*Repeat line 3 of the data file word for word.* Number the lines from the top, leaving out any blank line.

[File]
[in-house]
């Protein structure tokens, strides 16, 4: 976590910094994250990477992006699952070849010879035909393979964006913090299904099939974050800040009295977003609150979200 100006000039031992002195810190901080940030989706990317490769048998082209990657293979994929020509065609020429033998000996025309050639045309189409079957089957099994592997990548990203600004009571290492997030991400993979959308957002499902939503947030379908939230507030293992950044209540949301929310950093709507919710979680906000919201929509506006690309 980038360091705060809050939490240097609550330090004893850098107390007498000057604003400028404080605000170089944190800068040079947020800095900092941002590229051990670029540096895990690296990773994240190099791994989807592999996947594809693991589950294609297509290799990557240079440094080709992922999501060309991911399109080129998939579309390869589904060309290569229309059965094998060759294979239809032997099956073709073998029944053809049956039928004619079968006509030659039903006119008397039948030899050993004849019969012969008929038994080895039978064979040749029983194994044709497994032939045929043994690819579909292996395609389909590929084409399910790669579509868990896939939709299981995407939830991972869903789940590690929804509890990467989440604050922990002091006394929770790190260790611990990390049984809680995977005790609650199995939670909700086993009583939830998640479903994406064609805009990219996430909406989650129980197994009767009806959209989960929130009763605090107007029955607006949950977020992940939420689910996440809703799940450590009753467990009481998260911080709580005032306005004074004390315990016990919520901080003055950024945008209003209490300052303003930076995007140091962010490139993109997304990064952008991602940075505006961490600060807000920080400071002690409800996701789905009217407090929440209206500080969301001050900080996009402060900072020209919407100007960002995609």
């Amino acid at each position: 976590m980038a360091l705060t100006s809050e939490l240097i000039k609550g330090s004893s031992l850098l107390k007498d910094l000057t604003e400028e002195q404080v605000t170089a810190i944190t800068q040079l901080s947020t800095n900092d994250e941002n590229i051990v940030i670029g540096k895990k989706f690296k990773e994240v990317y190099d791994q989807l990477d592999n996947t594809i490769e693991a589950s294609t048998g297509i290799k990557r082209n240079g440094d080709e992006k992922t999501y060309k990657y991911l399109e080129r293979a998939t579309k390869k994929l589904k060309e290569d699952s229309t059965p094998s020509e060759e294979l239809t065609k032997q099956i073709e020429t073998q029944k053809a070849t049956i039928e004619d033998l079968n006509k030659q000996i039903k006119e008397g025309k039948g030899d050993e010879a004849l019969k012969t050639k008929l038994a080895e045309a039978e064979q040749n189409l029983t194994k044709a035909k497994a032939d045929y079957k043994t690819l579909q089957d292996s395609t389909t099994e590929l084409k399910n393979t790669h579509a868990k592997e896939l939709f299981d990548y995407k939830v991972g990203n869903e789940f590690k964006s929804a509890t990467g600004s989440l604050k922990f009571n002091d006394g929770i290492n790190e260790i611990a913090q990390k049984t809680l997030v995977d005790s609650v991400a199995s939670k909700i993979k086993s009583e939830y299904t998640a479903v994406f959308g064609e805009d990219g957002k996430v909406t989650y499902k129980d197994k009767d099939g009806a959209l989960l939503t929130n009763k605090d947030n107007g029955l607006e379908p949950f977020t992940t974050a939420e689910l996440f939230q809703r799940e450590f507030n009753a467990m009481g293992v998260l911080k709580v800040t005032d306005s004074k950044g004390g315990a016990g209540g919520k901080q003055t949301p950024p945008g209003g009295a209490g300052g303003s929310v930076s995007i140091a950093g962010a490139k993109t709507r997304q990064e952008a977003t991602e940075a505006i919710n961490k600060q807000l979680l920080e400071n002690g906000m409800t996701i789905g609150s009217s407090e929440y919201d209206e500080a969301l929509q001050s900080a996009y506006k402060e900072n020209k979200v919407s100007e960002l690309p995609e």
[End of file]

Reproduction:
């Amino acid at each position: 976590m980038a360091l705060t100006s809050e939490l240097i000039k609550g330090s004893s031992l850098l107390k007498d910094l000057t604003e400028e002195q404080v605000t170089a810190i944190t800068q040079l901080s947020t800095n900092d994250e941002n590229i051990v940030i670029g540096k895990k989706f690296k990773e994240v990317y190099d791994q989807l990477d592999n996947t594809i490769e693991a589950s294609t048998g297509i290799k990557r082209n240079g440094d080709e992006k992922t999501y060309k990657y991911l399109e080129r293979a998939t579309k390869k994929l589904k060309e290569d699952s229309t059965p094998s020509e060759e294979l239809t065609k032997q099956i073709e020429t073998q029944k053809a070849t049956i039928e004619d033998l079968n006509k030659q000996i039903k006119e008397g025309k039948g030899d050993e010879a004849l019969k012969t050639k008929l038994a080895e045309a039978e064979q040749n189409l029983t194994k044709a035909k497994a032939d045929y079957k043994t690819l579909q089957d292996s395609t389909t099994e590929l084409k399910n393979t790669h579509a868990k592997e896939l939709f299981d990548y995407k939830v991972g990203n869903e789940f590690k964006s929804a509890t990467g600004s989440l604050k922990f009571n002091d006394g929770i290492n790190e260790i611990a913090q990390k049984t809680l997030v995977d005790s609650v991400a199995s939670k909700i993979k086993s009583e939830y299904t998640a479903v994406f959308g064609e805009d990219g957002k996430v909406t989650y499902k129980d197994k009767d099939g009806a959209l989960l939503t929130n009763k605090d947030n107007g029955l607006e379908p949950f977020t992940t974050a939420e689910l996440f939230q809703r799940e450590f507030n009753a467990m009481g293992v998260l911080k709580v800040t005032d306005s004074k950044g004390g315990a016990g209540g919520k901080q003055t949301p950024p945008g209003g009295a209490g300052g303003s929310v930076s995007i140091a950093g962010a490139k993109t709507r997304q990064e952008a977003t991602e940075a505006i919710n961490k600060q807000l979680l920080e400071n002690g906000m409800t996701i789905g609150s009217s407090e929440y919201d209206e500080a969301l929509q001050s900080a996009y506006k402060e900072n020209k979200v919407s100007e960002l690309p995609e």